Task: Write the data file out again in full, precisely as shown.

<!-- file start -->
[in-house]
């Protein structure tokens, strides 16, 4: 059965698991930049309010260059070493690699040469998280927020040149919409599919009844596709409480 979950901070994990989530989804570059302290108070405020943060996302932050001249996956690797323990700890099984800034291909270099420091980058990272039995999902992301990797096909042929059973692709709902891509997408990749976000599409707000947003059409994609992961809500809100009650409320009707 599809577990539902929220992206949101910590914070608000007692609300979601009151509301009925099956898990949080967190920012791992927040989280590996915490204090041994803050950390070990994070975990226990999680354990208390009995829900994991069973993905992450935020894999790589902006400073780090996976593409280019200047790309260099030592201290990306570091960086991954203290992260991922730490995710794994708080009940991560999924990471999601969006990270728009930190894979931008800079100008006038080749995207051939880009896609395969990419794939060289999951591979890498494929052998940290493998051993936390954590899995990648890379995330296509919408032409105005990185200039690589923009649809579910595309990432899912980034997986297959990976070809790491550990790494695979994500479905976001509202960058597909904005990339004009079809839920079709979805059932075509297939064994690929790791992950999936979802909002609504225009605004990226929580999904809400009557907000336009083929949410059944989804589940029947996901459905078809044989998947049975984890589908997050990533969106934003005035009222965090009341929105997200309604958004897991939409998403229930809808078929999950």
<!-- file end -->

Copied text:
[in-house]
């Protein structure tokens, strides 16, 4: 059965698991930049309010260059070493690699040469998280927020040149919409599919009844596709409480 979950901070994990989530989804570059302290108070405020943060996302932050001249996956690797323990700890099984800034291909270099420091980058990272039995999902992301990797096909042929059973692709709902891509997408990749976000599409707000947003059409994609992961809500809100009650409320009707 599809577990539902929220992206949101910590914070608000007692609300979601009151509301009925099956898990949080967190920012791992927040989280590996915490204090041994803050950390070990994070975990226990999680354990208390009995829900994991069973993905992450935020894999790589902006400073780090996976593409280019200047790309260099030592201290990306570091960086991954203290992260991922730490995710794994708080009940991560999924990471999601969006990270728009930190894979931008800079100008006038080749995207051939880009896609395969990419794939060289999951591979890498494929052998940290493998051993936390954590899995990648890379995330296509919408032409105005990185200039690589923009649809579910595309990432899912980034997986297959990976070809790491550990790494695979994500479905976001509202960058597909904005990339004009079809839920079709979805059932075509297939064994690929790791992950999936979802909002609504225009605004990226929580999904809400009557907000336009083929949410059944989804589940029947996901459905078809044989998947049975984890589908997050990533969106934003005035009222965090009341929105997200309604958004897991939409998403229930809808078929999950």